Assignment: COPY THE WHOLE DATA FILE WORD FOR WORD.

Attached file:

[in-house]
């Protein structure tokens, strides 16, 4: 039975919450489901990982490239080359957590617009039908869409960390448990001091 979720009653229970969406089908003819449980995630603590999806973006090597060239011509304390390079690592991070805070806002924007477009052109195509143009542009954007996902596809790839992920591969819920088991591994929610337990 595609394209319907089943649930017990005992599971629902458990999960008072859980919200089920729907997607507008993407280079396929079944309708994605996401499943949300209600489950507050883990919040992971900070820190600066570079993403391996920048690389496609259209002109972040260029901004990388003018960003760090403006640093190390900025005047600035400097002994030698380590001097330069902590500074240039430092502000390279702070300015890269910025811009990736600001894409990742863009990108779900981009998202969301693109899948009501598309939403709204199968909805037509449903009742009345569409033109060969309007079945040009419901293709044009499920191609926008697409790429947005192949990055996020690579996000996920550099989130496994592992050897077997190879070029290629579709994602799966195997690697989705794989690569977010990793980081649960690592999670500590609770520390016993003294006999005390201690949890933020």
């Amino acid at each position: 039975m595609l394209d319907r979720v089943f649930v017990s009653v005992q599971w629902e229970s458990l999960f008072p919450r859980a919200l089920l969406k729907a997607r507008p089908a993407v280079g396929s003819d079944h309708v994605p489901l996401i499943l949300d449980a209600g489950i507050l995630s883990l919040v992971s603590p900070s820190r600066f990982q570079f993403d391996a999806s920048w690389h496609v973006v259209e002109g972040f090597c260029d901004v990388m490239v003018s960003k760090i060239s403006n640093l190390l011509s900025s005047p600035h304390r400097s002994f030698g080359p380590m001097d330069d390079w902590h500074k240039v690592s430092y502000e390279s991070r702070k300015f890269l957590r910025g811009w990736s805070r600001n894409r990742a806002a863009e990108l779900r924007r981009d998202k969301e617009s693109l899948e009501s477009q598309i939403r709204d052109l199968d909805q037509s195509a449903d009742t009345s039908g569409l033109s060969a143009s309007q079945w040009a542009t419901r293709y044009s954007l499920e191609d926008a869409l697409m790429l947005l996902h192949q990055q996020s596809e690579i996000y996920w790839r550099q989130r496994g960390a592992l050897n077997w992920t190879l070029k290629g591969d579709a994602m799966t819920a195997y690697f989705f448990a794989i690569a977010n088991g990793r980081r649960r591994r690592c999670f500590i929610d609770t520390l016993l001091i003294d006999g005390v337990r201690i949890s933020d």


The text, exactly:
[in-house]
């Protein structure tokens, strides 16, 4: 039975919450489901990982490239080359957590617009039908869409960390448990001091 979720009653229970969406089908003819449980995630603590999806973006090597060239011509304390390079690592991070805070806002924007477009052109195509143009542009954007996902596809790839992920591969819920088991591994929610337990 595609394209319907089943649930017990005992599971629902458990999960008072859980919200089920729907997607507008993407280079396929079944309708994605996401499943949300209600489950507050883990919040992971900070820190600066570079993403391996920048690389496609259209002109972040260029901004990388003018960003760090403006640093190390900025005047600035400097002994030698380590001097330069902590500074240039430092502000390279702070300015890269910025811009990736600001894409990742863009990108779900981009998202969301693109899948009501598309939403709204199968909805037509449903009742009345569409033109060969309007079945040009419901293709044009499920191609926008697409790429947005192949990055996020690579996000996920550099989130496994592992050897077997190879070029290629579709994602799966195997690697989705794989690569977010990793980081649960690592999670500590609770520390016993003294006999005390201690949890933020």
């Amino acid at each position: 039975m595609l394209d319907r979720v089943f649930v017990s009653v005992q599971w629902e229970s458990l999960f008072p919450r859980a919200l089920l969406k729907a997607r507008p089908a993407v280079g396929s003819d079944h309708v994605p489901l996401i499943l949300d449980a209600g489950i507050l995630s883990l919040v992971s603590p900070s820190r600066f990982q570079f993403d391996a999806s920048w690389h496609v973006v259209e002109g972040f090597c260029d901004v990388m490239v003018s960003k760090i060239s403006n640093l190390l011509s900025s005047p600035h304390r400097s002994f030698g080359p380590m001097d330069d390079w902590h500074k240039v690592s430092y502000e390279s991070r702070k300015f890269l957590r910025g811009w990736s805070r600001n894409r990742a806002a863009e990108l779900r924007r981009d998202k969301e617009s693109l899948e009501s477009q598309i939403r709204d052109l199968d909805q037509s195509a449903d009742t009345s039908g569409l033109s060969a143009s309007q079945w040009a542009t419901r293709y044009s954007l499920e191609d926008a869409l697409m790429l947005l996902h192949q990055q996020s596809e690579i996000y996920w790839r550099q989130r496994g960390a592992l050897n077997w992920t190879l070029k290629g591969d579709a994602m799966t819920a195997y690697f989705f448990a794989i690569a977010n088991g990793r980081r649960r591994r690592c999670f500590i929610d609770t520390l016993l001091i003294d006999g005390v337990r201690i949890s933020d």